The power factor disabling function is now described by starting at the end, with transistor Q27, and working back to the input condition that results in transistor Q27 being ON and, thus, discharging capacitor C7. Transistor Q27 is ON when transistor Q43, which is part of a differential voltage comparator circuit formed by transistors Q28 and Q43, is ON. That occurs when the voltage at the base of transistor Q43 is less than the voltage at the base of transistor Q28. The base voltage of transistor Q28 is about 6V, which results from the bias current from transistor Q44 flowing into Zener connected transistor Q26. If transistor Q52 is OFF, then the base voltage of transistor Q43 will be about 9.2V as a result of the pull-up resistor R27. Otherwise, if transistor Q52 is momentarily turned ON, then capacitor C85 will be charged to about 9.2V. When transistor Q52 turns OFF, transistor Q43 will remain ON until capacitor C85 is partially discharged. The time constant for this to occur is the capacitance of capacitor C85 times the resistance of resistor R27, which is about 100 mS as was discussed, above. For transistor Q52 to be ON, then both of transistors Q50 and Q51 must be OFF. That, in turn, requires both of transistors Q47 and Q49 to be ON. If, for example, transistor Q47 is not ON, then bias current from transistor Q46 becomes the base current for transistor Q50, thereby turning transistor Q50 ON. With transistor Q50 being ON, the base of transistor Q52 is clamped to ground and, thus, thus transistor Q52 is OFF.

As to the derivation of the voltage phase information, transistor Q49 is ON whenever the current mirror formed by transistors Q41 and Q38 is ON. The mirror current is Vin 74, which is the current through resistor R94. As was discussed, above, in connection with FIG. 6, the collector current of transistor Q25 is the mirrored value of Vin 74 (second Vin mirrored current 52″).

As to the current phase and threshold information, the current input is derived from shunt Rshunt 90, which is a length of conductor between the separable contacts 92 and the load terminal 94. The voltage across this shunt 90 is fed to ASIC input I 62 through resistor R127, which serves three purposes. First, it limits current into the ASIC 2 during a relatively high current fault condition. Second, it forms part of an RC low pass filter with capacitor C90 that keeps high frequency noise type signals across the shunt 90 from entering the circuit. Third, it forms the lower leg of a resistive voltage divider, in which the upper leg is resistor R160. With no load, the base of transistor Q36 is biased positive. Transistors Q36 and Q37 form a differential voltage comparator referenced to ground. The base of transistor Q37 is grounded. With the collector current of transistor Q35 (which is the mirrored current of transistor Q36) conducting more than the collector current of transistor Q37, the difference in collector currents between transistors Q35 and Q37 flows into Zener connected transistor Q29. The collector voltage of transistor Q37 is, thus, about 6 V. This ensures that there is no current through Zener connected transistor Q31, thus, the current mirror formed by transistors Q40 and Q34 is OFF. In turn, there is no base current for transistor Q47, thus, it is OFF, thereby ensuring that transistor Q50 is ON. With Q50 ON, then transistor Q52 is OFF. As such, the trip disabling circuit is OFF.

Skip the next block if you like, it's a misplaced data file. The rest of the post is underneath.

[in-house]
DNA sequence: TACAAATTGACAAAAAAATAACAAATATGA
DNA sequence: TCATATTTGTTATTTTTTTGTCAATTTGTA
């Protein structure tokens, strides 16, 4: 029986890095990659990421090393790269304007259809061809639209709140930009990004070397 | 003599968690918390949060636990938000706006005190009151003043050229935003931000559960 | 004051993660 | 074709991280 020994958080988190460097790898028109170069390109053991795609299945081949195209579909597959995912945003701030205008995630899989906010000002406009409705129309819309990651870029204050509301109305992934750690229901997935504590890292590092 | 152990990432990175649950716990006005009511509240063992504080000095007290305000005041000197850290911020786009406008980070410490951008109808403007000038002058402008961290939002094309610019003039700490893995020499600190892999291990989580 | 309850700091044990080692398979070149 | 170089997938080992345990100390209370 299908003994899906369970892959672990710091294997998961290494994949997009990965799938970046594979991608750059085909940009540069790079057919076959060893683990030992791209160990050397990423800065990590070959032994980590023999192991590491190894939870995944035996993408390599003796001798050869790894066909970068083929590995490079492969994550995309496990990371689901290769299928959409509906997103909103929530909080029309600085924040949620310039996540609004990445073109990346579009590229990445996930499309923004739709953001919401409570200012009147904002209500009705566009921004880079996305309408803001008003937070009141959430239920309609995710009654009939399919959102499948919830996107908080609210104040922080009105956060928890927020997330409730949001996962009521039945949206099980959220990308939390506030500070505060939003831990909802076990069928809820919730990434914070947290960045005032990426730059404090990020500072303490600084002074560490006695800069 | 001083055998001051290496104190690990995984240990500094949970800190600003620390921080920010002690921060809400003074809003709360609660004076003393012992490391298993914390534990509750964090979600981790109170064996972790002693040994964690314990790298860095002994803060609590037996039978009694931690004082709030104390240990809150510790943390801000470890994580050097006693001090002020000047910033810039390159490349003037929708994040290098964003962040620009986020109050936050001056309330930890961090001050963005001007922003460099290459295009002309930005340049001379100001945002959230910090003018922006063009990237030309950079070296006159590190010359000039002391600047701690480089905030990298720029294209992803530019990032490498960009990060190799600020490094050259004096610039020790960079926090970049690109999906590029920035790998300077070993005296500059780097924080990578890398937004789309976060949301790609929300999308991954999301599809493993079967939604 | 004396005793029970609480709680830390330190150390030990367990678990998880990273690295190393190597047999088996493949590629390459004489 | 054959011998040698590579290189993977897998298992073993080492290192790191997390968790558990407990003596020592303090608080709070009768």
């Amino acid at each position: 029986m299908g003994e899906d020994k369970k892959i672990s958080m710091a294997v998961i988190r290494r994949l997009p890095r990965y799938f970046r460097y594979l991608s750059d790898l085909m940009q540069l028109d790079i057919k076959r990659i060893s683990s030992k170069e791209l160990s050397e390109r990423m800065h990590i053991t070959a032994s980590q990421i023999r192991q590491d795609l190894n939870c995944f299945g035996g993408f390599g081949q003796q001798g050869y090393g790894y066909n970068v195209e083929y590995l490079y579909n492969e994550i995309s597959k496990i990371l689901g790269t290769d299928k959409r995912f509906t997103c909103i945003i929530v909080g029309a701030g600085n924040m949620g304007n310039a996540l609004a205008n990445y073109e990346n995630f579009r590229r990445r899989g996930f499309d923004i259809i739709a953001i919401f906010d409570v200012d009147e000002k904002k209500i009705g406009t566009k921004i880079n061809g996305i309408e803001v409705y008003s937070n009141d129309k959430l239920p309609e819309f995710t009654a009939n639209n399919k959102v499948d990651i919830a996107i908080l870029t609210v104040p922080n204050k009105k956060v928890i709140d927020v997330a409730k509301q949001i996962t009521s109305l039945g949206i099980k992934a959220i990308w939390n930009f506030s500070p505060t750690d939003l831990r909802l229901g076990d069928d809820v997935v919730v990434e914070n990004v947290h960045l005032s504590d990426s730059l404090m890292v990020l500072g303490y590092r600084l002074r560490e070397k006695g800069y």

When the instantaneous value of the load current i 72 is sufficiently negative, the positive bias voltage at ASIC input I 62 is overcome and the voltage at ASIC input I 62 can go negative. This causes transistor Q37 to conduct more than transistor Q36, with the difference current flowing through transistor Q31 and being mirrored by transistors Q40 and Q34. The output of that current mirror becomes the base current for transistor Q47, thereby turning transistor Q47 ON and transistor Q50 OFF. If transistor Q51 is also OFF, then Q52 is ON and power factor trip disabling is active. Transistor Q51 is OFF whenever Q49 is ON. In turn, Q49 is ON whenever Vin 74 is greater than zero.

Referring to FIGS. 10A-10B and 11, the ASIC 2 employs the TEST_8 test button trigger circuit 6, as follows. If the TEST button 96 is pushed, then the circuit 6 functions in a conventional manner and the test button trigger circuit 6 is activated about once every alternating current line cycle. If, however, the TEST button 96 is not pushed, then the test button trigger circuit 6 is activated about once every second. A “wellness” heart beat pulse is used to blink the LED 98 that is remotely visible. If the LED 98 blinks, then a substantial portion of the AFCI 18 is operating properly. This meets the UL943 requirements, which may be moved into a future version of UL1699.